Pete & Libby Halestrap
with Finlay, Gabriel and Florence
Sent from St Leonard's Church, Exeter
Pete and Libby share the love of Jesus through medical work, teaching and discipleship at Kijabe Hospital in Kenya.
Kenya gained independence from Britain in 1963. Since then British tourism has been a key element of Kenya’s economy, however, unemployment, poverty and crime remain high. Whilst the majority religion is Christianity, Kenya’s ethnic diversity and vast countryside means there are still many unreached with the gospel.
The Halestraps have been living and serving in Kenya since 2012. They are based at Kijabe Hospital, a large mission hospital in the Rift Valley.
Whilst Christianity is widespread in Kenya, its ethnic diversity and vast countryside mean there are still many who remain strangers to the good news of Jesus. Though it is in an area where the gospel has been proclaimed for over 100 years, Kijabe Hospital serves people from all over Kenya and other parts of East Africa, including a large number from unreached people groups and areas hostile to the gospel. As people go to the hospital looking for high quality and compassionate healthcare they are also exposed to the gospel in both word and deed.
Pete works in the Outpatient and Emergency departments of the hospital. He also runs a Higher Diploma programme in Emergency Medicine and Critical Care for Clinical Officers, and a postgraduate General Practice training programme for doctors. Through these he is seeking to disciple local believers and mobilise them to be reaching others.
Libby leads a weekly ladies’ Bible study group and teaches a preschool class at Rift Valley Academy, AIM’s boarding school for missionary children, as well as supporting the family and taking care of their three children, Finlay, Gabriel and Florence.
Together, Pete and Libby are also Unit Leaders for the AIM Kijabe team, a role that includes responsibility for administration, strategy and member care for the local AIM families.
Could you partner with the Halestraps in this work?
Partner with the Halestraps
The Halestraps are serving at Kijabe Hospital, Kenya. Pete oversees the care of the outpatient & emergency departments as well as developing training programmes.
If you would like to partner with the Halestraps in your prayers, gifts and practical support, please download and complete this form and return to Freepost RTJH-JRZE-XXKX Africa Inland Mission, Halifax Place, Nottingham NG1 1QN.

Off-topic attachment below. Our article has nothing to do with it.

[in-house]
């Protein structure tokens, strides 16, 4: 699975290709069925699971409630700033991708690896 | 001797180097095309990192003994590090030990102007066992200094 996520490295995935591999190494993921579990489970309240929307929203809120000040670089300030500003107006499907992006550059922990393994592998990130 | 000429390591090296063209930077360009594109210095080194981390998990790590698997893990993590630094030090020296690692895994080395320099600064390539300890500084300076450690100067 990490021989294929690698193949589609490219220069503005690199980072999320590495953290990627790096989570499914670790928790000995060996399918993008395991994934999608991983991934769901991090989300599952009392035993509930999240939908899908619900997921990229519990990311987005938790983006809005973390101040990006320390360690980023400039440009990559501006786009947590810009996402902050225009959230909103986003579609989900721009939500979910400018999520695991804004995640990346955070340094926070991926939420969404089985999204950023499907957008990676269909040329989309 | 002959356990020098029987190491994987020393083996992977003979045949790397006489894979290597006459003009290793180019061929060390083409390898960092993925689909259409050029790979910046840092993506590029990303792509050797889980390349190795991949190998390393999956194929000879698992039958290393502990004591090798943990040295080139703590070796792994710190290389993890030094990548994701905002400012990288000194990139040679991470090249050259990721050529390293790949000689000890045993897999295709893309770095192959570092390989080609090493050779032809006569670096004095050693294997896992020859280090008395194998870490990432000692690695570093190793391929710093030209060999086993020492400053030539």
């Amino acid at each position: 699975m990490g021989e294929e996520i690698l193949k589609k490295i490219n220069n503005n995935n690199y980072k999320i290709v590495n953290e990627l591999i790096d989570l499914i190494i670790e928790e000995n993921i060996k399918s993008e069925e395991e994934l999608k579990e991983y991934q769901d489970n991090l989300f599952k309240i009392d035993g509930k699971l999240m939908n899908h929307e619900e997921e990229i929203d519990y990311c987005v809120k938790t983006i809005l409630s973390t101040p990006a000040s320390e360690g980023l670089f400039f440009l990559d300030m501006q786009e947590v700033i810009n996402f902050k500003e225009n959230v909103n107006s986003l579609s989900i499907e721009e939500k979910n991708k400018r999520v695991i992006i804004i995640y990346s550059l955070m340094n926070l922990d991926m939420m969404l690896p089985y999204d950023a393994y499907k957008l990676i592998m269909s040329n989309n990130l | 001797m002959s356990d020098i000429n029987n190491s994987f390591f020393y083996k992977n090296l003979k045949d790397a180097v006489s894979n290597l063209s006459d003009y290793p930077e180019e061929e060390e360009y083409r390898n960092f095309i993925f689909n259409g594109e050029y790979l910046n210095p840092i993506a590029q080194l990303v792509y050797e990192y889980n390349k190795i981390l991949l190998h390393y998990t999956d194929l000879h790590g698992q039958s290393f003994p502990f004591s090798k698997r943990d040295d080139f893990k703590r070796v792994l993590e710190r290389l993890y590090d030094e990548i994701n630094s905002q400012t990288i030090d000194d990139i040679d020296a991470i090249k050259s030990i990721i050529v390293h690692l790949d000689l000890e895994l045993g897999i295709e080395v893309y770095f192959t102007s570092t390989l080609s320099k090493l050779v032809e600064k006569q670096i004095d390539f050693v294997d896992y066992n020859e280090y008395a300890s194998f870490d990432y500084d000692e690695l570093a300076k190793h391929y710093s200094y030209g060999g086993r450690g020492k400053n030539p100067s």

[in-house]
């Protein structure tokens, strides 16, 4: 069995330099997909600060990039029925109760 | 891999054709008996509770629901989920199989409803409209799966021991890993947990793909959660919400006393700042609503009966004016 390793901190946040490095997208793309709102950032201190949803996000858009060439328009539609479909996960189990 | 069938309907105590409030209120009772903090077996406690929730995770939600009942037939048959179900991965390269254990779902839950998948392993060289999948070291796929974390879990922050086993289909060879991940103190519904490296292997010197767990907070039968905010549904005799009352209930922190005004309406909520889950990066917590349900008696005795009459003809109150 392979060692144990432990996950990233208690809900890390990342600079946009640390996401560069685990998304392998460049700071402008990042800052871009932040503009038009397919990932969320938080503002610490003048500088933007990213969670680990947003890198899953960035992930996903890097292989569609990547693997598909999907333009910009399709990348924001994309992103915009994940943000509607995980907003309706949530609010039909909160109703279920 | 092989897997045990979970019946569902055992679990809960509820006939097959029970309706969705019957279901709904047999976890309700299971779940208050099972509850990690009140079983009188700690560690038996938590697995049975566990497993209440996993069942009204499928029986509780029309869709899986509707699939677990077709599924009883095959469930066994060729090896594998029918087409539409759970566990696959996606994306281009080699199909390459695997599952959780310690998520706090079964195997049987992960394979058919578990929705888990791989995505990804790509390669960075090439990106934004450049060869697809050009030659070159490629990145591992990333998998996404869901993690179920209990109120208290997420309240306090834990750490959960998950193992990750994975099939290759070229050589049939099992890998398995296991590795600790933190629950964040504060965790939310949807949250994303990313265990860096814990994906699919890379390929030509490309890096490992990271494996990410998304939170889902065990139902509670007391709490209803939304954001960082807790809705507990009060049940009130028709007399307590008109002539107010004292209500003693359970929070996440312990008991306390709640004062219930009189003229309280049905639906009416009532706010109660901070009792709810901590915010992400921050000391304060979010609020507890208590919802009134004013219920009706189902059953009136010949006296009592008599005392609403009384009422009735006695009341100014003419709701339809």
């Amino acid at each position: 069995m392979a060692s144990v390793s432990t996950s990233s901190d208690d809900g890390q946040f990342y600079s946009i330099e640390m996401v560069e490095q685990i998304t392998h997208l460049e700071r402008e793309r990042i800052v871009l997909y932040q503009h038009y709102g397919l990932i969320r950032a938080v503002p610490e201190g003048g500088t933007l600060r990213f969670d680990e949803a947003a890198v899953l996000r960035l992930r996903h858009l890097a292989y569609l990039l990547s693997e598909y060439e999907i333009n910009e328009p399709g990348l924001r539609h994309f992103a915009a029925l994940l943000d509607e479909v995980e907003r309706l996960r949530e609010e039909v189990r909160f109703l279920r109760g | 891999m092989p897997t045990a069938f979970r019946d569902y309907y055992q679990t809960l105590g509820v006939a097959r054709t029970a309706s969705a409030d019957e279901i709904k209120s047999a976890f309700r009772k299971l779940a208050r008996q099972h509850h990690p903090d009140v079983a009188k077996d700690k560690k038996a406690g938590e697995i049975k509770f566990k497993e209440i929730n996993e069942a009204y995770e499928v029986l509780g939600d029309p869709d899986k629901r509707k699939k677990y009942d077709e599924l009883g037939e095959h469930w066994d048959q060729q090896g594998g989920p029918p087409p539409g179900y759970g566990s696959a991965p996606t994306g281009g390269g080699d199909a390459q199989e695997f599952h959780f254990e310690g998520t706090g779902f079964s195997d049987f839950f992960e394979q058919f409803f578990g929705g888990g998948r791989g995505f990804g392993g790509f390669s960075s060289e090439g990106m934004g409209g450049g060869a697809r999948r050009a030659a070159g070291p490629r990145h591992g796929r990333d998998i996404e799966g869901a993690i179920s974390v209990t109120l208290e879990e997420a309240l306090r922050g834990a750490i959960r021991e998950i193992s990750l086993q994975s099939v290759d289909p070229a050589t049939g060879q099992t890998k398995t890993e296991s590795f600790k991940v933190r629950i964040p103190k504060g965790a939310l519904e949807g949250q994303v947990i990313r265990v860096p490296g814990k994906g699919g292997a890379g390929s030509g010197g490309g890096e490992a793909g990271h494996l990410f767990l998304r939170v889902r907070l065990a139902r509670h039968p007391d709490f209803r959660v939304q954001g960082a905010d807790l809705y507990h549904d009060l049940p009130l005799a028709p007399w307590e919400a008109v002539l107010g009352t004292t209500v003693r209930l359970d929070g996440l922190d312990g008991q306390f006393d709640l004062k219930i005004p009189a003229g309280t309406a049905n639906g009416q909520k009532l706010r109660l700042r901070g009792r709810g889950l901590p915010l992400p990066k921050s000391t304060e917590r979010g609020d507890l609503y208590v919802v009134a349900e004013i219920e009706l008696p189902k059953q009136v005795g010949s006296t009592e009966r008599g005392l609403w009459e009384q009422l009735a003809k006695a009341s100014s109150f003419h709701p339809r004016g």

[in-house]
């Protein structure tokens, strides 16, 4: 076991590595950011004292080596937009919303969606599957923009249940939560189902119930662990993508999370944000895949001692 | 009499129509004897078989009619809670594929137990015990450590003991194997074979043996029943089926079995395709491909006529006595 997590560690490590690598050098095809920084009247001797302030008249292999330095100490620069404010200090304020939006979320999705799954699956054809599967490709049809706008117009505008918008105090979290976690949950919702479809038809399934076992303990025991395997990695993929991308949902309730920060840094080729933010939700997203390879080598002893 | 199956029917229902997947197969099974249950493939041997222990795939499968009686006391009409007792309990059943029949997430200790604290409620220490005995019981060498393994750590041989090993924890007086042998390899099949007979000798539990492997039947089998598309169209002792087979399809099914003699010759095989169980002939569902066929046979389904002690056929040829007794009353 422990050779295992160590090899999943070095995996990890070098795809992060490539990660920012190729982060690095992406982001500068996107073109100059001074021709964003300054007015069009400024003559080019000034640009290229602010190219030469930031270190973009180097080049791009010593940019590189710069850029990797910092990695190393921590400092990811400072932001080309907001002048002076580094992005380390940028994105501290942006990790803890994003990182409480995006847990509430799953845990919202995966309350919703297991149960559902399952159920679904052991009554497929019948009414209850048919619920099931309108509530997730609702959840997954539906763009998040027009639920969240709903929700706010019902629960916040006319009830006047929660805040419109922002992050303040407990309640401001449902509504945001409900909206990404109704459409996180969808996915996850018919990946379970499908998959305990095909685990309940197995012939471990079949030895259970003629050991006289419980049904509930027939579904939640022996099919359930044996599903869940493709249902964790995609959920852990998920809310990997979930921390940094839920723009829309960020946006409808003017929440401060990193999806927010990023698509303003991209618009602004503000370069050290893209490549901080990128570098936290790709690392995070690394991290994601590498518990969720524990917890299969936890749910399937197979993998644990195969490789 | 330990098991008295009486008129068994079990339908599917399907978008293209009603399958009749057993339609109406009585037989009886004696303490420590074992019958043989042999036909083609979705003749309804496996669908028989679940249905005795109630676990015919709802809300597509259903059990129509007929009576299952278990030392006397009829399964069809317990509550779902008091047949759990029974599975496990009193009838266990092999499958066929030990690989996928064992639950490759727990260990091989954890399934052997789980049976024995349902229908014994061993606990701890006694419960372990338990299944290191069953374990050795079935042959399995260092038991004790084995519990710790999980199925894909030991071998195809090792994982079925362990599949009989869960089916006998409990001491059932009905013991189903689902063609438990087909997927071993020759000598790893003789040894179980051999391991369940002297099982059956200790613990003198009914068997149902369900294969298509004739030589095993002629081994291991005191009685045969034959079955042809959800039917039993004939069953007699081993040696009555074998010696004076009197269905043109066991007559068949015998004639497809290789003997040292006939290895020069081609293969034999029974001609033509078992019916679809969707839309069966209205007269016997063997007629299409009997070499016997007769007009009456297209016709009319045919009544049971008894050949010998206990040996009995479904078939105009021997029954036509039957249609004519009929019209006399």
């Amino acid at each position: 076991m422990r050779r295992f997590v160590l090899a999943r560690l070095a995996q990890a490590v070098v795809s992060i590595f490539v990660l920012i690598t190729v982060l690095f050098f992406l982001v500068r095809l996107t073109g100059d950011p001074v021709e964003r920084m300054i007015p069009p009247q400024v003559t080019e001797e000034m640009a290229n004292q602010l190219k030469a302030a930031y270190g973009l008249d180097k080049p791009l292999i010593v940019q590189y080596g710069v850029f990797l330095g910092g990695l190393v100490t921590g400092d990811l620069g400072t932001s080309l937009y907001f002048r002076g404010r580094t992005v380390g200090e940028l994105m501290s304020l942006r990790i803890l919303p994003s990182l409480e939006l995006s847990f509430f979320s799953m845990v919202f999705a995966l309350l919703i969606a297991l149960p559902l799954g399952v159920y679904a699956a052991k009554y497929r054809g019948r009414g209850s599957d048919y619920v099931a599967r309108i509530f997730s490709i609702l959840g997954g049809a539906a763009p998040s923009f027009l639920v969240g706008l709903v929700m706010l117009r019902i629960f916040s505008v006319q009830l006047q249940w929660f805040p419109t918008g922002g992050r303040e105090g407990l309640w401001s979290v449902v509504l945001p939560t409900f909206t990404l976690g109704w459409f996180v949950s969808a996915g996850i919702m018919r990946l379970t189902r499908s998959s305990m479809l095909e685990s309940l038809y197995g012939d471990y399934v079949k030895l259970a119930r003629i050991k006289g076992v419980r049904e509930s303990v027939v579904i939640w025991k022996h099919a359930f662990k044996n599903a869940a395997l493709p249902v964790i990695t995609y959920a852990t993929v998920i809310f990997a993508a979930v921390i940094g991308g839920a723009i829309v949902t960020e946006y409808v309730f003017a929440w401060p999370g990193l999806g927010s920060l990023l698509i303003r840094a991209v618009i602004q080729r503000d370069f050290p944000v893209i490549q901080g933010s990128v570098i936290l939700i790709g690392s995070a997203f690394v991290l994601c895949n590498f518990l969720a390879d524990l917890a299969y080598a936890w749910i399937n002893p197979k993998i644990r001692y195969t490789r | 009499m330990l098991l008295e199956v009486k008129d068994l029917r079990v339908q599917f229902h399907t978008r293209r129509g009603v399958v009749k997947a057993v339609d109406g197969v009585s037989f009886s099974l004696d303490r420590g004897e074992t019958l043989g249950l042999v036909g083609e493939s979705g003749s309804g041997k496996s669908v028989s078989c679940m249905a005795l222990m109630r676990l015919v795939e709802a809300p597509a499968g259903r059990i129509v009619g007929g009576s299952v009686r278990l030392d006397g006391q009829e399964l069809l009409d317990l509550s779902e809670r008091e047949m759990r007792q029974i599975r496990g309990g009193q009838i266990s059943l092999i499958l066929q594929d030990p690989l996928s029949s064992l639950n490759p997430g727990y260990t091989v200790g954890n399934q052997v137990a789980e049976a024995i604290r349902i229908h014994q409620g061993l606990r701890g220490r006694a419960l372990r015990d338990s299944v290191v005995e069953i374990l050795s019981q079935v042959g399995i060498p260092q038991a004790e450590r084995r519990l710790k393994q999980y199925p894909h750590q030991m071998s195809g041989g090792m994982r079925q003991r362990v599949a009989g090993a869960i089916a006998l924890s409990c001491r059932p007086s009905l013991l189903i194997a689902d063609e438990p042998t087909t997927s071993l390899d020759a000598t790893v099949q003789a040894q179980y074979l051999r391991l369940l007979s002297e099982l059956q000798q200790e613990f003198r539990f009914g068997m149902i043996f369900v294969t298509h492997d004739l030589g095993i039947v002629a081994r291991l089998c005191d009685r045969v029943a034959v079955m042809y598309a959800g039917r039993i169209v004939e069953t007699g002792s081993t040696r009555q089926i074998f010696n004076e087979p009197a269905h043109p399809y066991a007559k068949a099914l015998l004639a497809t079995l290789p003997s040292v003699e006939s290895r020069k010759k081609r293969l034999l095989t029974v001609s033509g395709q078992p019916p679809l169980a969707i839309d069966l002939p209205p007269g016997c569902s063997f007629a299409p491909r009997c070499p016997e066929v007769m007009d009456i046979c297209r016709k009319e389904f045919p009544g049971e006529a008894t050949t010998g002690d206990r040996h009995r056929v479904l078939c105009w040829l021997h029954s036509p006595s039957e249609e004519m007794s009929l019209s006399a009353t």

For any queries, please email: firstname.lastname@example.org
Latest prayer points
- 6 October 2017
“in the hospital, Pete has transferred to the paediatric department for a season to cover a specific consultant need that they had. Having already taken paeds call for over a year he was familiar with the system, and is getting to grips with teeny-tinies in the nursery, ICU and on the wards. He continues his clinical leadership and teaching roles, and has enjoyed welcoming new trainees as the new term has begun.” Please pray for Pete in this new role and as he continues to train others in Emergency medicine and care.
- 7 July 2017
“Sadly this agreement (between the nursing union and the government) has recently broken down and the national nurses are back on strike, leading to greater pressure on our own hospital once more. We are seeing rising patient numbers in our already full wards and discouraged and overwhelmed staff who haven’t yet recovered from the effects of the last strike. Please pray for a swift resolution to this situation, and for energy and perseverance for those who stand in the gap and pick up the pieces of a broken system. Please also pray for new leadership in the hospital as they face the challenge of supporting the staff and continuing the process of rebuilding relationships and recapturing the vision of the hospital after a period of internal instability.”
- 2 June 2017
“Coming from the green, leafy and often-extremely-wet UK has meant I never appreciated what it is like to live without a source of water. The rain was often seen as something to be endured, taps never ran dry and even restrictions in water use were not common. Here in Kenya, and indeed much of Africa, it is quite a different story of course. After the November rains hardly materialised in Kenya the country quickly began to suffer under the weight of disrupted planting routines, failed crops and dry rivers. In February the president officially declared the drought as a national disaster and appealed for international aid, and in March it was suggested that as many as four million Kenyans were facing famine conditions. Indeed colleagues based in the northern part of the country reported huge loss of livestock, dry wells and a growing desperation. Here in temperate Kijabe we did not see devastation of the drought quite so acutely, but we were still very aware of failing crops, rapidly rising food prices, low water supplies and the growing anxiety of those who were desperate to begin planting but couldn’t risk doing so whilst the ground was so dry. And so, when the rain finally began to fall a few weeks ago, there was celebration and overwhelming thankfulness. Even the earth seemed to breathe a sigh of relief as the dry, cracked and dusty ground received its fill. We saw hope and anticipation and thankfulness, and now, as the rains persist weeks later, we continue to learn to nurture a heart of gratitude.” Praise God for the rain that has fallen, but continue to pray for more and for those who have already suffered greatly during this drought.”